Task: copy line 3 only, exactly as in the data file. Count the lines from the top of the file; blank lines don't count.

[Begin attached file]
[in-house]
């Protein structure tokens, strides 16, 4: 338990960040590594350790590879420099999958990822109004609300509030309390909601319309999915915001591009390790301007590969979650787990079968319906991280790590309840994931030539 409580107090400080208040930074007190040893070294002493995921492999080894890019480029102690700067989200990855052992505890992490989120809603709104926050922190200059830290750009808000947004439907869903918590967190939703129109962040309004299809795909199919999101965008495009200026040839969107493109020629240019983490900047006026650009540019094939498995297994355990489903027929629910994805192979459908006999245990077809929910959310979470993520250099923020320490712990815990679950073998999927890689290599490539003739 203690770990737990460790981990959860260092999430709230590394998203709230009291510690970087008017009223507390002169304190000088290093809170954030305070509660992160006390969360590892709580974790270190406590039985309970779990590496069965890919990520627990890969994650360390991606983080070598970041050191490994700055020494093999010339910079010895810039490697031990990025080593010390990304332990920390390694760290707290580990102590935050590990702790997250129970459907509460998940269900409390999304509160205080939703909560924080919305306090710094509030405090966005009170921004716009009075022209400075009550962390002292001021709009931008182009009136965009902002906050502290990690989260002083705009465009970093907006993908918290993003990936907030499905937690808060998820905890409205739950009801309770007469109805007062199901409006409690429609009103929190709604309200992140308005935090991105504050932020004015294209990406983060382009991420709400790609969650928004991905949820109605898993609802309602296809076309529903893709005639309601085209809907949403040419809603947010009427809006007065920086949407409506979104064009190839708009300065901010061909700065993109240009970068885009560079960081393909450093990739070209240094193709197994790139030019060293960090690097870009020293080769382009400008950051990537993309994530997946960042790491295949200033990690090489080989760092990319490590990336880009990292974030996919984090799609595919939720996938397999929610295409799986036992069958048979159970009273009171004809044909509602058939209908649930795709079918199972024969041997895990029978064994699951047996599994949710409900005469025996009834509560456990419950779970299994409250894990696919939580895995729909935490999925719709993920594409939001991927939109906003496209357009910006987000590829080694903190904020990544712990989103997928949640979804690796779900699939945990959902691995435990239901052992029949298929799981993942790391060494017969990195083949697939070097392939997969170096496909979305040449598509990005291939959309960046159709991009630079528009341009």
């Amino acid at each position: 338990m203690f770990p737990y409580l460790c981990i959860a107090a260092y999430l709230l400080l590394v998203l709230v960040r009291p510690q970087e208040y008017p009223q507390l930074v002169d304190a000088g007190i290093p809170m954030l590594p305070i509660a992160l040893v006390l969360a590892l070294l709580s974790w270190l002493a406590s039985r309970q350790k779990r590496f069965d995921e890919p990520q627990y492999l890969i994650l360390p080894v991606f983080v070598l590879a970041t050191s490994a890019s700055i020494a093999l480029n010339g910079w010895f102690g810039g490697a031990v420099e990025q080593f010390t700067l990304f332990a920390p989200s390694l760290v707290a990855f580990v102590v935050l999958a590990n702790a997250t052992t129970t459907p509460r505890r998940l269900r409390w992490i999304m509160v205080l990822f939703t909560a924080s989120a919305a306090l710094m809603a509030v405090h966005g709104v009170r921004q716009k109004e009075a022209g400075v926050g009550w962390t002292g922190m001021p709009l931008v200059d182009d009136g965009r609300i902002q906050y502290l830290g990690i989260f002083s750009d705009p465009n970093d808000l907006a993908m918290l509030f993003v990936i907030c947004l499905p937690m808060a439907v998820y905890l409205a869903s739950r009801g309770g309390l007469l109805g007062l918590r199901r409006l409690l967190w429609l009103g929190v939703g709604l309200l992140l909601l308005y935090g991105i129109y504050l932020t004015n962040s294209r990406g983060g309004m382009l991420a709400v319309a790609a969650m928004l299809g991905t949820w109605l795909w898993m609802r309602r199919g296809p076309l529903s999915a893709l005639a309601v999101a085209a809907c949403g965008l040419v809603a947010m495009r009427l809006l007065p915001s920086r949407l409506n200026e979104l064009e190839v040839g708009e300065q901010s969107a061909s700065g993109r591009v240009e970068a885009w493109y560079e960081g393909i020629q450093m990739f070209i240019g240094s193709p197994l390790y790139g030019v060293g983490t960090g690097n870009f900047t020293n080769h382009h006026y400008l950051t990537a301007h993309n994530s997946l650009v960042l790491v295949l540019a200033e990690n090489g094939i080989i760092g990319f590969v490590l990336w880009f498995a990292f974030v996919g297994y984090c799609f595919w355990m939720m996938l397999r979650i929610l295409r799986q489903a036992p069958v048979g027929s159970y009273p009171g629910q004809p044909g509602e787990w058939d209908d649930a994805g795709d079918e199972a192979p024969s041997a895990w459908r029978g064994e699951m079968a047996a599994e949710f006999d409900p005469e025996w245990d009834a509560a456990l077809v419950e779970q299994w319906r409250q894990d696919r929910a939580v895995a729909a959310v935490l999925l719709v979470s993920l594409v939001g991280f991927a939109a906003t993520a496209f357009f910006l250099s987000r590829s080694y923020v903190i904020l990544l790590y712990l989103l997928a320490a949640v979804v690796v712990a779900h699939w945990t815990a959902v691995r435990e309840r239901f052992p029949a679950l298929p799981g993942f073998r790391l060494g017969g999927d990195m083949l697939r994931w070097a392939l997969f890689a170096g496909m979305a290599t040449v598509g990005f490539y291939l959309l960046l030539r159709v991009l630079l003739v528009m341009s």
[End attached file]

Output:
């Amino acid at each position: 338990m203690f770990p737990y409580l460790c981990i959860a107090a260092y999430l709230l400080l590394v998203l709230v960040r009291p510690q970087e208040y008017p009223q507390l930074v002169d304190a000088g007190i290093p809170m954030l590594p305070i509660a992160l040893v006390l969360a590892l070294l709580s974790w270190l002493a406590s039985r309970q350790k779990r590496f069965d995921e890919p990520q627990y492999l890969i994650l360390p080894v991606f983080v070598l590879a970041t050191s490994a890019s700055i020494a093999l480029n010339g910079w010895f102690g810039g490697a031990v420099e990025q080593f010390t700067l990304f332990a920390p989200s390694l760290v707290a990855f580990v102590v935050l999958a590990n702790a997250t052992t129970t459907p509460r505890r998940l269900r409390w992490i999304m509160v205080l990822f939703t909560a924080s989120a919305a306090l710094m809603a509030v405090h966005g709104v009170r921004q716009k109004e009075a022209g400075v926050g009550w962390t002292g922190m001021p709009l931008v200059d182009d009136g965009r609300i902002q906050y502290l830290g990690i989260f002083s750009d705009p465009n970093d808000l907006a993908m918290l509030f993003v990936i907030c947004l499905p937690m808060a439907v998820y905890l409205a869903s739950r009801g309770g309390l007469l109805g007062l918590r199901r409006l409690l967190w429609l009103g929190v939703g709604l309200l992140l909601l308005y935090g991105i129109y504050l932020t004015n962040s294209r990406g983060g309004m382009l991420a709400v319309a790609a969650m928004l299809g991905t949820w109605l795909w898993m609802r309602r199919g296809p076309l529903s999915a893709l005639a309601v999101a085209a809907c949403g965008l040419v809603a947010m495009r009427l809006l007065p915001s920086r949407l409506n200026e979104l064009e190839v040839g708009e300065q901010s969107a061909s700065g993109r591009v240009e970068a885009w493109y560079e960081g393909i020629q450093m990739f070209i240019g240094s193709p197994l390790y790139g030019v060293g983490t960090g690097n870009f900047t020293n080769h382009h006026y400008l950051t990537a301007h993309n994530s997946l650009v960042l790491v295949l540019a200033e990690n090489g094939i080989i760092g990319f590969v490590l990336w880009f498995a990292f974030v996919g297994y984090c799609f595919w355990m939720m996938l397999r979650i929610l295409r799986q489903a036992p069958v048979g027929s159970y009273p009171g629910q004809p044909g509602e787990w058939d209908d649930a994805g795709d079918e199972a192979p024969s041997a895990w459908r029978g064994e699951m079968a047996a599994e949710f006999d409900p005469e025996w245990d009834a509560a456990l077809v419950e779970q299994w319906r409250q894990d696919r929910a939580v895995a729909a959310v935490l999925l719709v979470s993920l594409v939001g991280f991927a939109a906003t993520a496209f357009f910006l250099s987000r590829s080694y923020v903190i904020l990544l790590y712990l989103l997928a320490a949640v979804v690796v712990a779900h699939w945990t815990a959902v691995r435990e309840r239901f052992p029949a679950l298929p799981g993942f073998r790391l060494g017969g999927d990195m083949l697939r994931w070097a392939l997969f890689a170096g496909m979305a290599t040449v598509g990005f490539y291939l959309l960046l030539r159709v991009l630079l003739v528009m341009s």